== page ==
THOMASVILLE, GA (WALB) - Several parents and community leaders in Thomasville are expressing concern tonight about inclusiveness and diversity in the city school system.
NAACP President Lucinda Brown gave a letter to the Thomasville School board Tuesday night referencing issues like segregation in the elementary schools, and the disapproval of the high school principal's termination.
The letter mentions that the organization would like a response within 15 days.
High school students, parents, teachers, and community leaders packed the boardroom for Thomasville City Schools, hoping to have their voices heard.
"We are set up as if we were back in the 60's. Thomasville city schools integrated in 1970 in case you didn't know that," said Brown.
Harper, Jerger, and Scott schools have pre-k programs at the school.
This year, 114 students registered for pre-k, every student got their first choice in school, and 96 students were placed at Jerger for the upcoming year.
"We are very lucky that there are that many people in our community that care deeply about our students and care about their education. That is encouraging. I think we can all do some problem solving," said Dr. Laine Reichert, Superintendent.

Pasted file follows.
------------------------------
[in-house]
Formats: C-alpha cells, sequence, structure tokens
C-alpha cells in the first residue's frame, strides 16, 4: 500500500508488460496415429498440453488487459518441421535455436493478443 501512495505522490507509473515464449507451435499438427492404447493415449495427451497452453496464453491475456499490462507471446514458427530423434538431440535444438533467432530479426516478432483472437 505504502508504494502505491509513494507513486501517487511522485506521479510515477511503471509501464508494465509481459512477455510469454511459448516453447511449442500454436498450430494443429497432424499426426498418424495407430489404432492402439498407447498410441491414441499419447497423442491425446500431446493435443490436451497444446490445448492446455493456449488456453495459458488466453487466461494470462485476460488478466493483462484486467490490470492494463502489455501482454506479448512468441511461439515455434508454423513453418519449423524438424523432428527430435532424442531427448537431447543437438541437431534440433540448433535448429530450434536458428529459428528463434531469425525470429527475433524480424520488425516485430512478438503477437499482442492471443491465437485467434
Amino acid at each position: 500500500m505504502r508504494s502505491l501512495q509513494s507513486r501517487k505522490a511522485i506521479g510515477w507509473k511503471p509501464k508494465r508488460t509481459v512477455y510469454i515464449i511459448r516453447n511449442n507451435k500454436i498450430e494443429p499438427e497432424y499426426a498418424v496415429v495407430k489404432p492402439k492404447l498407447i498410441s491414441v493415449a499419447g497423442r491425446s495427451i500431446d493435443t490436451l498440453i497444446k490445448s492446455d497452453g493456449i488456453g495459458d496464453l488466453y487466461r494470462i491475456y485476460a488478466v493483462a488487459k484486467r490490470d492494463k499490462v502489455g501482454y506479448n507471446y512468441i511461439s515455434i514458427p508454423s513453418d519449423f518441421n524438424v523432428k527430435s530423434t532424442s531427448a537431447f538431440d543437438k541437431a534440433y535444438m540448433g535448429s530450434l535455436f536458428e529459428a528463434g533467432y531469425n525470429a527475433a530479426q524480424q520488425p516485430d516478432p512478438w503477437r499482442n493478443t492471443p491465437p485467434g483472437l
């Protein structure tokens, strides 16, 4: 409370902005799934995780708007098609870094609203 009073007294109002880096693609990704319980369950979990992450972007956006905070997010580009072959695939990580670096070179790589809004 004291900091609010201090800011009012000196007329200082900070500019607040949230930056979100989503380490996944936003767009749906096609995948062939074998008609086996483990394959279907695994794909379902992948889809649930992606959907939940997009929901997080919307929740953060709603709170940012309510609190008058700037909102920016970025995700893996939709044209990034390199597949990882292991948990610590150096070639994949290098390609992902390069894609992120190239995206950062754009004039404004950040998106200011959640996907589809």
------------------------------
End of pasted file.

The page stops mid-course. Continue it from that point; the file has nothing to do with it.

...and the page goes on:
A lot of changes have happened within the school system in the past two weeks, prompting the packed board room Tuesday night.
The board did not recommend the contract of high school principal Chip Clatto.
The scholar's academy director Dr. Dale Graham has resigned as the Scholars Academy Director, and MacIntyre Park principal Tina McBride will become the new director of student services.
Dr. Reichert said the end goal for leadership in the schools is to find people who want to work together in those three positions to create unity in the school system as a whole.
"It has created a perfect storm to create synergy. To put three leaders in place that can coordinate, work together, come up with a common educational program," said Reichert.
Many who attended the meeting Tuesday night said they just hope to see a positive change to make opportunities available to all students.
"If a kid is not being able to get an equal opportunity to learn, it's your fault, it's your responsibility, you are responsible for that," said Stephan Thompson, parent.
Another issue discussed in the letter is having the scholars academy and high school campuses separated.
The letter mentions that it makes certain students superior to others.
City School leaders said next year AP and high-level classes will be offered to high school students who are not a part of the scholar's academy.